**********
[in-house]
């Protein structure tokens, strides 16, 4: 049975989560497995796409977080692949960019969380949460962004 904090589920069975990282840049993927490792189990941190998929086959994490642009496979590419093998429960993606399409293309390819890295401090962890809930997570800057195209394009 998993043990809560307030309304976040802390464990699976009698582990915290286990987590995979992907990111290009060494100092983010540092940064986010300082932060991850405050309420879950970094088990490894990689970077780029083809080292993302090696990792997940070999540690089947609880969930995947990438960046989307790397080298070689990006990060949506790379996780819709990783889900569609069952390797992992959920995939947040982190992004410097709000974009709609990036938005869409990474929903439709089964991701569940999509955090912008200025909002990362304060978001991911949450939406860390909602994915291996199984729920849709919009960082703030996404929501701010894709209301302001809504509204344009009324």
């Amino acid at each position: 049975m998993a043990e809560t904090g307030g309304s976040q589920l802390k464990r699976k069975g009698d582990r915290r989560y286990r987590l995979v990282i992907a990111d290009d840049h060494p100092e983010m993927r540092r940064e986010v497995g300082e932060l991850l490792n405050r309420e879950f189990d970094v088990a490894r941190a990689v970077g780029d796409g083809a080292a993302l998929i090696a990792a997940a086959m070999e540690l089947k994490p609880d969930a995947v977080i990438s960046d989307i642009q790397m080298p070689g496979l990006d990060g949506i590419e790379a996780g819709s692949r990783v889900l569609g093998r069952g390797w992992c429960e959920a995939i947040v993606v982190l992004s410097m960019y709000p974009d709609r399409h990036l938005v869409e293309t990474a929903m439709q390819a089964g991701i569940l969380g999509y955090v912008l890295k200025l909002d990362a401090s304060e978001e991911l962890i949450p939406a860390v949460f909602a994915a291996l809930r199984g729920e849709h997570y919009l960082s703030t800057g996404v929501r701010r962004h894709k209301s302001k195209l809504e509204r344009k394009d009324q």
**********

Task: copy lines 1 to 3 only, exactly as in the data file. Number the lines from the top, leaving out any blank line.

[in-house]
């Protein structure tokens, strides 16, 4: 049975989560497995796409977080692949960019969380949460962004 904090589920069975990282840049993927490792189990941190998929086959994490642009496979590419093998429960993606399409293309390819890295401090962890809930997570800057195209394009 998993043990809560307030309304976040802390464990699976009698582990915290286990987590995979992907990111290009060494100092983010540092940064986010300082932060991850405050309420879950970094088990490894990689970077780029083809080292993302090696990792997940070999540690089947609880969930995947990438960046989307790397080298070689990006990060949506790379996780819709990783889900569609069952390797992992959920995939947040982190992004410097709000974009709609990036938005869409990474929903439709089964991701569940999509955090912008200025909002990362304060978001991911949450939406860390909602994915291996199984729920849709919009960082703030996404929501701010894709209301302001809504509204344009009324």
């Amino acid at each position: 049975m998993a043990e809560t904090g307030g309304s976040q589920l802390k464990r699976k069975g009698d582990r915290r989560y286990r987590l995979v990282i992907a990111d290009d840049h060494p100092e983010m993927r540092r940064e986010v497995g300082e932060l991850l490792n405050r309420e879950f189990d970094v088990a490894r941190a990689v970077g780029d796409g083809a080292a993302l998929i090696a990792a997940a086959m070999e540690l089947k994490p609880d969930a995947v977080i990438s960046d989307i642009q790397m080298p070689g496979l990006d990060g949506i590419e790379a996780g819709s692949r990783v889900l569609g093998r069952g390797w992992c429960e959920a995939i947040v993606v982190l992004s410097m960019y709000p974009d709609r399409h990036l938005v869409e293309t990474a929903m439709q390819a089964g991701i569940l969380g999509y955090v912008l890295k200025l909002d990362a401090s304060e978001e991911l962890i949450p939406a860390v949460f909602a994915a291996l809930r199984g729920e849709h997570y919009l960082s703030t800057g996404v929501r701010r962004h894709k209301s302001k195209l809504e509204r344009k394009d009324q």